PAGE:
25. That power which the pope has in general
over purgatory corresponds to the power which any bishop or curate has in
a particular way in his own diocese and parish.
26. The pope does very well when he grants remission
to souls in purgatory, not by the power of the keys, which he does not have,
but by way of intercession for them.
27. They preach only human doctrines who say
that as soon as the money clinks into the money chest, the soul flies out
28. It is certain that when money clinks in
the money chest, greed and avarice can be increased; but when the church
intercedes, the result is in the hands of God alone.
29. Who knows whether all souls in purgatory
wish to be redeemed, since we have exceptions in St. Severinus and St. Paschal,
as related in a legend.
30. No one is sure of the integrity of his own
contrition, much less of having received plenary remission.
31. The man who actually buys indulgences is
as rare as he who is really penitent; indeed, he is exceedingly rare.
32. Those who believe that they can be certain
of their salvation because they have indulgence letters will be eternally
damned, together with their teachers.
33. Men must especially be on guard against
those who say that the pope's pardons are that inestimable gift of God by
which man is reconciled to him.
34. For the graces of indulgences are concerned
only with the penalties of sacramental satisfaction established by man.
35. They who teach that contrition is not necessary
on the part of those who intend to buy souls out of purgatory or to buy
confessional privileges preach unchristian doctrine.
36. Any truly repentant Christian has a right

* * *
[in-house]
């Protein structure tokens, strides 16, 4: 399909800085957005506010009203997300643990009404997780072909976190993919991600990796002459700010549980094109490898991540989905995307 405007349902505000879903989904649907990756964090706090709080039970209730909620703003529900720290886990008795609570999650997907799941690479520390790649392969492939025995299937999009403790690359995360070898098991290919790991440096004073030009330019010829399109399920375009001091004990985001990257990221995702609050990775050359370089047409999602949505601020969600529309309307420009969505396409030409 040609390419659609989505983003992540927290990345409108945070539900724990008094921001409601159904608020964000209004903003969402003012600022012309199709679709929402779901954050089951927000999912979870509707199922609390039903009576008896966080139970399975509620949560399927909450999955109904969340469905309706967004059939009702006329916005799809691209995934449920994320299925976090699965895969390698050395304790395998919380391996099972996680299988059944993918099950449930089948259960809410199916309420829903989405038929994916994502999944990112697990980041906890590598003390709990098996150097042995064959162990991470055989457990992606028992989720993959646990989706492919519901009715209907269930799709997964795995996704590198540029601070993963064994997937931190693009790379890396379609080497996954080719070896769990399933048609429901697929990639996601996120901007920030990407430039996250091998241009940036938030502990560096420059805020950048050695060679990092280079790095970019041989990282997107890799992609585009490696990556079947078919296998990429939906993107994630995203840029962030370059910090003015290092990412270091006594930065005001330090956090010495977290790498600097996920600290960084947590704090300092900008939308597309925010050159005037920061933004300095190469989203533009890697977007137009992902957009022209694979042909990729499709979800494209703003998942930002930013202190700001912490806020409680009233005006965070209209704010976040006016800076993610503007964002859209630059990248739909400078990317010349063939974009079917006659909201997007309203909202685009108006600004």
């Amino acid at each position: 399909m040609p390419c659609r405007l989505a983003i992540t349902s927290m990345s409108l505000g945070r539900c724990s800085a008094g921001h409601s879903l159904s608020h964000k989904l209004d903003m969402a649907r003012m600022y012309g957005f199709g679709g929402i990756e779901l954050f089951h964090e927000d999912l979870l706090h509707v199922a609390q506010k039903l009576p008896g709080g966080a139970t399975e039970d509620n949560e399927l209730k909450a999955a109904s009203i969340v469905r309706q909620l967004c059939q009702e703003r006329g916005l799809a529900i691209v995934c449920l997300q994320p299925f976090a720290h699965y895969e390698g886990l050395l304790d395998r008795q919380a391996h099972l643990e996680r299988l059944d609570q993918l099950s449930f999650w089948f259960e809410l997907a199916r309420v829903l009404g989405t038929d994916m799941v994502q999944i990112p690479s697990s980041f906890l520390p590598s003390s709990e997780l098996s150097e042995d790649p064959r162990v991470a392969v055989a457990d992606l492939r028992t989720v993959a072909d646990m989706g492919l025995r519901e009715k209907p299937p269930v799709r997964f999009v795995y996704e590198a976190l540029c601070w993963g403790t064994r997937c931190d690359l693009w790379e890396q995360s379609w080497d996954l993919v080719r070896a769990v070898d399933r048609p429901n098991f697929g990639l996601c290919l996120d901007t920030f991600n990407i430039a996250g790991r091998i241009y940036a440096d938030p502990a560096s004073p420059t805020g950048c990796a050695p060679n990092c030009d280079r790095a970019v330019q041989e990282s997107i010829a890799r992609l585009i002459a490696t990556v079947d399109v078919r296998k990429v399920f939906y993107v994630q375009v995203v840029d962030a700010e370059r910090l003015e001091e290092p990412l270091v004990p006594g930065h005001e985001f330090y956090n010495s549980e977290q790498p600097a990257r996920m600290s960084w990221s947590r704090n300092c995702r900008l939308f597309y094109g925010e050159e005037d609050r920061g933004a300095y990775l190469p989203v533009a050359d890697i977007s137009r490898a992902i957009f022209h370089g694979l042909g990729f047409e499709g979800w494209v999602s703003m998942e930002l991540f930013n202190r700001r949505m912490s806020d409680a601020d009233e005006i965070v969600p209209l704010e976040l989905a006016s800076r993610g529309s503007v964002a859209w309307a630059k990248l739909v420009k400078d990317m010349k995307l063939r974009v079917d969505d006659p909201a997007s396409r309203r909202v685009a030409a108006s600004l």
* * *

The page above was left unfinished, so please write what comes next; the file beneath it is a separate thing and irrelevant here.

to full remission of penalty and guilt, even without indulgence letters.
37. Any true Christian, whether living or dead,
participates in all the blessings of Christ and the church; and this is granted
him by God, even without indulgence letters.
38. Nevertheless, papal remission and blessing
are by no means to be disregarded, for they are, as I have said (Thesis 6),
the proclamation of the divine remission.
39. It is very difficult, even for the most
learned theologians, at one and the same time to commend to the people the
bounty of indulgences and the need of true contrition.
40. A Christian who is truly contrite seeks
and loves to pay penalties for his sins; the bounty of indulgences, however,
relaxes penalties and causes men to hate them -- at least it furnishes occasion
for hating them.
41. Papal indulgences must be preached with
caution, lest people erroneously think that they are preferable to other
good works of love.
42. Christians are to be taught that the pope
does not intend that the buying of indulgences should in any way be compared
with works of mercy.
43. Christians are to be taught that he who
gives to the poor or lends to the needy does a better deed than he who buys
44. Because love grows by works of love, man
thereby becomes better. Man does not, however, become better by means of
indulgences but is merely freed from penalties.
45. Christians are to be taught that he who
sees a needy man and passes him by, yet gives his money for indulgences,
does not buy papal indulgences but God's wrath.
46. Christians are to be taught that, unless
they have more than they need, they must reserve enough for their family
needs and by no means squander it on indulgences.
47. Christians are to be taught that they buying
of indulgences is a matter of free choice, not commanded.
48. Christians are to be taught that the pope,
in granting indulgences, needs and thus desires their devout prayer more
than their money.